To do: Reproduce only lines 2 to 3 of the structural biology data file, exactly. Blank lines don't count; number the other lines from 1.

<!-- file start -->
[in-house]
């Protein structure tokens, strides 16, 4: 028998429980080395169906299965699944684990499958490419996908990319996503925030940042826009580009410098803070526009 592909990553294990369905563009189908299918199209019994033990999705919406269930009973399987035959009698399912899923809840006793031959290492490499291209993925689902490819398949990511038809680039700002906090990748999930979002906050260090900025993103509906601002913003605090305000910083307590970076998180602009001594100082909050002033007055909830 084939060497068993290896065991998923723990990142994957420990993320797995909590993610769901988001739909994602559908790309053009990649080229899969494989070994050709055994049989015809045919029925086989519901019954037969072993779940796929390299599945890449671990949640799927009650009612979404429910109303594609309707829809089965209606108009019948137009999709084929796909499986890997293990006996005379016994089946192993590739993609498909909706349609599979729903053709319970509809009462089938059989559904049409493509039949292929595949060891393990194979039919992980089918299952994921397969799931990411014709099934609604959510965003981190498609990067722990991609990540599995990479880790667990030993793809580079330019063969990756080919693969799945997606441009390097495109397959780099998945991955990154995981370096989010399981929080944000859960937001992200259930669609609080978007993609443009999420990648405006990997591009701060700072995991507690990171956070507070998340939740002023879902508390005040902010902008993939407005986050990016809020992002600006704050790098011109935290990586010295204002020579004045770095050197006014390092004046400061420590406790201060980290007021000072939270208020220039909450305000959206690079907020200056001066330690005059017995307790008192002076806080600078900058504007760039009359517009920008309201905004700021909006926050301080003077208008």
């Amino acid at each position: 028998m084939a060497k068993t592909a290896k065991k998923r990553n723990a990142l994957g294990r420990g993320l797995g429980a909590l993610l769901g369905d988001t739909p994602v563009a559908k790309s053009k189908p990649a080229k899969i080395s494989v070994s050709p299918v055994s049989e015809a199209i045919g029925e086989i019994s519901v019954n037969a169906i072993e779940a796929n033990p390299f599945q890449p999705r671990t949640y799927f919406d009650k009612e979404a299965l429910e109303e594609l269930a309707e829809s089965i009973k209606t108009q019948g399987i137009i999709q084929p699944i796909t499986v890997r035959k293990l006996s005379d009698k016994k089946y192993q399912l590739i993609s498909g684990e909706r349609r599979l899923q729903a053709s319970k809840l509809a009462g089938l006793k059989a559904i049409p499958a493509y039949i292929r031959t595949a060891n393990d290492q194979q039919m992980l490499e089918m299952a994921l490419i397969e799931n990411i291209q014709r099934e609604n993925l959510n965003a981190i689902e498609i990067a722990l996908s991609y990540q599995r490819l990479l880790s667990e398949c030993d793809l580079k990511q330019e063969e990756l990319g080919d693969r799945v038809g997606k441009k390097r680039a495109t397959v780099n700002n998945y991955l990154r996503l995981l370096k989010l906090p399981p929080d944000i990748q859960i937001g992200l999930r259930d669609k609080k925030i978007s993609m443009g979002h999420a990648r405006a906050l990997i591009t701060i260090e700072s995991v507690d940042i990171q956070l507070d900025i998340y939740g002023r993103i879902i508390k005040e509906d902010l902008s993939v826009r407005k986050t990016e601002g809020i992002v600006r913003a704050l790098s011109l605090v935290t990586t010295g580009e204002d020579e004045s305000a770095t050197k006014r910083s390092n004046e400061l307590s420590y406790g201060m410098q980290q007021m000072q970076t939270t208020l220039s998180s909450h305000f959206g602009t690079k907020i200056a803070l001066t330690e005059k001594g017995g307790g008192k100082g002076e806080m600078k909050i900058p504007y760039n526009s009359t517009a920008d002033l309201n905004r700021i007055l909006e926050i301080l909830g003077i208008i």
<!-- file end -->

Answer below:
């Protein structure tokens, strides 16, 4: 028998429980080395169906299965699944684990499958490419996908990319996503925030940042826009580009410098803070526009 592909990553294990369905563009189908299918199209019994033990999705919406269930009973399987035959009698399912899923809840006793031959290492490499291209993925689902490819398949990511038809680039700002906090990748999930979002906050260090900025993103509906601002913003605090305000910083307590970076998180602009001594100082909050002033007055909830 084939060497068993290896065991998923723990990142994957420990993320797995909590993610769901988001739909994602559908790309053009990649080229899969494989070994050709055994049989015809045919029925086989519901019954037969072993779940796929390299599945890449671990949640799927009650009612979404429910109303594609309707829809089965209606108009019948137009999709084929796909499986890997293990006996005379016994089946192993590739993609498909909706349609599979729903053709319970509809009462089938059989559904049409493509039949292929595949060891393990194979039919992980089918299952994921397969799931990411014709099934609604959510965003981190498609990067722990991609990540599995990479880790667990030993793809580079330019063969990756080919693969799945997606441009390097495109397959780099998945991955990154995981370096989010399981929080944000859960937001992200259930669609609080978007993609443009999420990648405006990997591009701060700072995991507690990171956070507070998340939740002023879902508390005040902010902008993939407005986050990016809020992002600006704050790098011109935290990586010295204002020579004045770095050197006014390092004046400061420590406790201060980290007021000072939270208020220039909450305000959206690079907020200056001066330690005059017995307790008192002076806080600078900058504007760039009359517009920008309201905004700021909006926050301080003077208008």
């Amino acid at each position: 028998m084939a060497k068993t592909a290896k065991k998923r990553n723990a990142l994957g294990r420990g993320l797995g429980a909590l993610l769901g369905d988001t739909p994602v563009a559908k790309s053009k189908p990649a080229k899969i080395s494989v070994s050709p299918v055994s049989e015809a199209i045919g029925e086989i019994s519901v019954n037969a169906i072993e779940a796929n033990p390299f599945q890449p999705r671990t949640y799927f919406d009650k009612e979404a299965l429910e109303e594609l269930a309707e829809s089965i009973k209606t108009q019948g399987i137009i999709q084929p699944i796909t499986v890997r035959k293990l006996s005379d009698k016994k089946y192993q399912l590739i993609s498909g684990e909706r349609r599979l899923q729903a053709s319970k809840l509809a009462g089938l006793k059989a559904i049409p499958a493509y039949i292929r031959t595949a060891n393990d290492q194979q039919m992980l490499e089918m299952a994921l490419i397969e799931n990411i291209q014709r099934e609604n993925l959510n965003a981190i689902e498609i990067a722990l996908s991609y990540q599995r490819l990479l880790s667990e398949c030993d793809l580079k990511q330019e063969e990756l990319g080919d693969r799945v038809g997606k441009k390097r680039a495109t397959v780099n700002n998945y991955l990154r996503l995981l370096k989010l906090p399981p929080d944000i990748q859960i937001g992200l999930r259930d669609k609080k925030i978007s993609m443009g979002h999420a990648r405006a906050l990997i591009t701060i260090e700072s995991v507690d940042i990171q956070l507070d900025i998340y939740g002023r993103i879902i508390k005040e509906d902010l902008s993939v826009r407005k986050t990016e601002g809020i992002v600006r913003a704050l790098s011109l605090v935290t990586t010295g580009e204002d020579e004045s305000a770095t050197k006014r910083s390092n004046e400061l307590s420590y406790g201060m410098q980290q007021m000072q970076t939270t208020l220039s998180s909450h305000f959206g602009t690079k907020i200056a803070l001066t330690e005059k001594g017995g307790g008192k100082g002076e806080m600078k909050i900058p504007y760039n526009s009359t517009a920008d002033l309201n905004r700021i007055l909006e926050i301080l909830g003077i208008i």